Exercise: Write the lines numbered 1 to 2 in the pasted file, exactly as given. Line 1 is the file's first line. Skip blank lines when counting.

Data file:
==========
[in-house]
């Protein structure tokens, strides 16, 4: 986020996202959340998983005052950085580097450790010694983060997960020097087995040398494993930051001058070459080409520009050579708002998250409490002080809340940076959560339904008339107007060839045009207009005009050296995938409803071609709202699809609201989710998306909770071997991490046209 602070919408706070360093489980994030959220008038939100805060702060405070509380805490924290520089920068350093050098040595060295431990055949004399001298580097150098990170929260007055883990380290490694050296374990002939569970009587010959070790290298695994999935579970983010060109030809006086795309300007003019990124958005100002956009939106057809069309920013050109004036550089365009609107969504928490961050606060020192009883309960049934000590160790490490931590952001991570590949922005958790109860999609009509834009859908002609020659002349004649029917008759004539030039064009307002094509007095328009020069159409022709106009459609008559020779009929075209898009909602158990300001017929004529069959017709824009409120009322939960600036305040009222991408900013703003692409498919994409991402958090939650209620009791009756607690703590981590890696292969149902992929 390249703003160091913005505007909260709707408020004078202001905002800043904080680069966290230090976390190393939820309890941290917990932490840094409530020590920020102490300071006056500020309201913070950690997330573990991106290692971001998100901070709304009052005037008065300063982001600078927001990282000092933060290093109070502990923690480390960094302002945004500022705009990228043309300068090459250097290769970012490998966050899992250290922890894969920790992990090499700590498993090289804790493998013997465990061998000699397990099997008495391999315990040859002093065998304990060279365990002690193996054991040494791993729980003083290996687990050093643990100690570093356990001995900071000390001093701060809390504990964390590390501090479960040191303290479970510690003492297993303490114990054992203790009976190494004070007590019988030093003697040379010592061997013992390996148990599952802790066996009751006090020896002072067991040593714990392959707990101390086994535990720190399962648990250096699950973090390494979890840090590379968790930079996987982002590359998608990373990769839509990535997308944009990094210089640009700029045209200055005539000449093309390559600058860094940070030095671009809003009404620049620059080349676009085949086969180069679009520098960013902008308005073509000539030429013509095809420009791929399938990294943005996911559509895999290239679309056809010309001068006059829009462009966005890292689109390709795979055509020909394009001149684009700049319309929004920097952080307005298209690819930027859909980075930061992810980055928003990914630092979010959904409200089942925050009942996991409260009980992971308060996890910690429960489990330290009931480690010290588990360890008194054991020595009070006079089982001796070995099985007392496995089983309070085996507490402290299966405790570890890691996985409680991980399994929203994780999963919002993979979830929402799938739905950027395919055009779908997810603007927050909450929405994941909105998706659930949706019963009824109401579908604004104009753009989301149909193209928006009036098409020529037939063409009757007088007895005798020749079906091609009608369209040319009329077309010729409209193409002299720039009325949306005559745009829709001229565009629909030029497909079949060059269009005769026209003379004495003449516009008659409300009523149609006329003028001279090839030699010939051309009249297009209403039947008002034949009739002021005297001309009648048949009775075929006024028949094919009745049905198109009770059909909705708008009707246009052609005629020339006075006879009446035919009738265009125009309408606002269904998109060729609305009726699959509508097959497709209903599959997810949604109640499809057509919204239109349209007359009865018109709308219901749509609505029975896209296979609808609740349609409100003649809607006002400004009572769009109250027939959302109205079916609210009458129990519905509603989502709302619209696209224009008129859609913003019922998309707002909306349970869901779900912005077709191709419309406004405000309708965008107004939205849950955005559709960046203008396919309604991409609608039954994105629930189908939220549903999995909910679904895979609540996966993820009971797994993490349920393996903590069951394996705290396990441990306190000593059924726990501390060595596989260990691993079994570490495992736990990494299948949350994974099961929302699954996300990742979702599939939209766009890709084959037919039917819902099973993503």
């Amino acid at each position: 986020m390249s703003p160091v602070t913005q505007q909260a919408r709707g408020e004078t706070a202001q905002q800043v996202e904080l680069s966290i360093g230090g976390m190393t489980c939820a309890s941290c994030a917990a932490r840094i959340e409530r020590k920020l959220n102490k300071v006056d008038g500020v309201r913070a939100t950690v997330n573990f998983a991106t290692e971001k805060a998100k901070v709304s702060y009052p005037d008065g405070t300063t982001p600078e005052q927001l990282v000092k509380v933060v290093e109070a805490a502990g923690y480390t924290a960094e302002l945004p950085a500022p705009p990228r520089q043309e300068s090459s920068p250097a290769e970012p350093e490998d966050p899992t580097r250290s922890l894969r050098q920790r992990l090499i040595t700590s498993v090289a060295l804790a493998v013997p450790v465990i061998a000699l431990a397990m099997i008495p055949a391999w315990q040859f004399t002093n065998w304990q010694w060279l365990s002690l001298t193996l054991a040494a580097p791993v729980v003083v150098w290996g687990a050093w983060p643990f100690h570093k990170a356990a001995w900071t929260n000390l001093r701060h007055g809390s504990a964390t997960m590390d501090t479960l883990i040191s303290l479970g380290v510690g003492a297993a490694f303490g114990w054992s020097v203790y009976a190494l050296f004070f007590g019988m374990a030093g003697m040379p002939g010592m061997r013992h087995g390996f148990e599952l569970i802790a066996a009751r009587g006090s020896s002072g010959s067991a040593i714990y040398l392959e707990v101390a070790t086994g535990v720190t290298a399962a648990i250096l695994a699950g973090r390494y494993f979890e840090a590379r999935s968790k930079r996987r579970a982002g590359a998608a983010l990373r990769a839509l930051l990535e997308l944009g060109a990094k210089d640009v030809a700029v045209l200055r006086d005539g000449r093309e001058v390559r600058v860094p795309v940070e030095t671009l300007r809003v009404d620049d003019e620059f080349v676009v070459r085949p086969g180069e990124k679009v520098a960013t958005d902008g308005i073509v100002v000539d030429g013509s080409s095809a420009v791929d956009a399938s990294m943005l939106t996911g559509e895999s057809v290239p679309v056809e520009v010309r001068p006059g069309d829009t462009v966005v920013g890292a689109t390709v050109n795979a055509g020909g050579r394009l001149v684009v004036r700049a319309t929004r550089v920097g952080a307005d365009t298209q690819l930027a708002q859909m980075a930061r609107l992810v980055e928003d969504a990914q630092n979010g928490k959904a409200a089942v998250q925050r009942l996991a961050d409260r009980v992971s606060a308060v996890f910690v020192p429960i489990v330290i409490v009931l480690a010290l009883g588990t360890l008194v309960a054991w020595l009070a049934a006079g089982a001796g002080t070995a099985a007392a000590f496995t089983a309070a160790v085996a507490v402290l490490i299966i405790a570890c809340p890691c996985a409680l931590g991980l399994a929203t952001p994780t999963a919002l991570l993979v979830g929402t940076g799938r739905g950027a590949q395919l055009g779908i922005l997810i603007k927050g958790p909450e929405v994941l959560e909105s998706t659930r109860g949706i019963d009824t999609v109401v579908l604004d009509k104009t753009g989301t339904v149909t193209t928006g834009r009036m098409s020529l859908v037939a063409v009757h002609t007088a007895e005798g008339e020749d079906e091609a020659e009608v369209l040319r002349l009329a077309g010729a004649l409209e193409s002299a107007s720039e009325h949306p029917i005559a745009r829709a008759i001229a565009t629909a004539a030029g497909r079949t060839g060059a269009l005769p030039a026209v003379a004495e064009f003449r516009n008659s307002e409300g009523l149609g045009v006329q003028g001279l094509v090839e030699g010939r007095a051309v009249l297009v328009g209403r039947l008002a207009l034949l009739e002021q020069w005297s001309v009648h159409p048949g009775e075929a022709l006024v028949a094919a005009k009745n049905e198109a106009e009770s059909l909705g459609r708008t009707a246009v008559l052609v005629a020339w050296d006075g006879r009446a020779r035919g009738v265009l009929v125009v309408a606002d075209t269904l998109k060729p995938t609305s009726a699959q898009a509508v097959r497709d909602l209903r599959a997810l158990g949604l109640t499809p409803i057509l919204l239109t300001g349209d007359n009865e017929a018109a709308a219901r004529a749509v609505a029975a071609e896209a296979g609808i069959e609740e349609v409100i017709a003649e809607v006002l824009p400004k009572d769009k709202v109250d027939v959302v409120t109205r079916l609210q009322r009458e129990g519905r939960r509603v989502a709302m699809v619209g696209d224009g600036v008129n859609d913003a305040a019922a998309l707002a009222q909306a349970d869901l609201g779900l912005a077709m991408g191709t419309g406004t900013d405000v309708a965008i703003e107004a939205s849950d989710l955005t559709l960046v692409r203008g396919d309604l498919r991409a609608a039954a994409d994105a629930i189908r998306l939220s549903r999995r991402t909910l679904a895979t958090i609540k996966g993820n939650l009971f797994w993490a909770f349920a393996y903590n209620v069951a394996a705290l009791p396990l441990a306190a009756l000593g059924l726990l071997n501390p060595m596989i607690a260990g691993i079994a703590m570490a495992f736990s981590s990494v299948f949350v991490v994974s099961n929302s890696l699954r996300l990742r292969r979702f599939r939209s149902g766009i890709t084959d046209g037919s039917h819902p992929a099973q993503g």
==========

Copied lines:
[in-house]
């Protein structure tokens, strides 16, 4: 986020996202959340998983005052950085580097450790010694983060997960020097087995040398494993930051001058070459080409520009050579708002998250409490002080809340940076959560339904008339107007060839045009207009005009050296995938409803071609709202699809609201989710998306909770071997991490046209 602070919408706070360093489980994030959220008038939100805060702060405070509380805490924290520089920068350093050098040595060295431990055949004399001298580097150098990170929260007055883990380290490694050296374990002939569970009587010959070790290298695994999935579970983010060109030809006086795309300007003019990124958005100002956009939106057809069309920013050109004036550089365009609107969504928490961050606060020192009883309960049934000590160790490490931590952001991570590949922005958790109860999609009509834009859908002609020659002349004649029917008759004539030039064009307002094509007095328009020069159409022709106009459609008559020779009929075209898009909602158990300001017929004529069959017709824009409120009322939960600036305040009222991408900013703003692409498919994409991402958090939650209620009791009756607690703590981590890696292969149902992929 390249703003160091913005505007909260709707408020004078202001905002800043904080680069966290230090976390190393939820309890941290917990932490840094409530020590920020102490300071006056500020309201913070950690997330573990991106290692971001998100901070709304009052005037008065300063982001600078927001990282000092933060290093109070502990923690480390960094302002945004500022705009990228043309300068090459250097290769970012490998966050899992250290922890894969920790992990090499700590498993090289804790493998013997465990061998000699397990099997008495391999315990040859002093065998304990060279365990002690193996054991040494791993729980003083290996687990050093643990100690570093356990001995900071000390001093701060809390504990964390590390501090479960040191303290479970510690003492297993303490114990054992203790009976190494004070007590019988030093003697040379010592061997013992390996148990599952802790066996009751006090020896002072067991040593714990392959707990101390086994535990720190399962648990250096699950973090390494979890840090590379968790930079996987982002590359998608990373990769839509990535997308944009990094210089640009700029045209200055005539000449093309390559600058860094940070030095671009809003009404620049620059080349676009085949086969180069679009520098960013902008308005073509000539030429013509095809420009791929399938990294943005996911559509895999290239679309056809010309001068006059829009462009966005890292689109390709795979055509020909394009001149684009700049319309929004920097952080307005298209690819930027859909980075930061992810980055928003990914630092979010959904409200089942925050009942996991409260009980992971308060996890910690429960489990330290009931480690010290588990360890008194054991020595009070006079089982001796070995099985007392496995089983309070085996507490402290299966405790570890890691996985409680991980399994929203994780999963919002993979979830929402799938739905950027395919055009779908997810603007927050909450929405994941909105998706659930949706019963009824109401579908604004104009753009989301149909193209928006009036098409020529037939063409009757007088007895005798020749079906091609009608369209040319009329077309010729409209193409002299720039009325949306005559745009829709001229565009629909030029497909079949060059269009005769026209003379004495003449516009008659409300009523149609006329003028001279090839030699010939051309009249297009209403039947008002034949009739002021005297001309009648048949009775075929006024028949094919009745049905198109009770059909909705708008009707246009052609005629020339006075006879009446035919009738265009125009309408606002269904998109060729609305009726699959509508097959497709209903599959997810949604109640499809057509919204239109349209007359009865018109709308219901749509609505029975896209296979609808609740349609409100003649809607006002400004009572769009109250027939959302109205079916609210009458129990519905509603989502709302619209696209224009008129859609913003019922998309707002909306349970869901779900912005077709191709419309406004405000309708965008107004939205849950955005559709960046203008396919309604991409609608039954994105629930189908939220549903999995909910679904895979609540996966993820009971797994993490349920393996903590069951394996705290396990441990306190000593059924726990501390060595596989260990691993079994570490495992736990990494299948949350994974099961929302699954996300990742979702599939939209766009890709084959037919039917819902099973993503």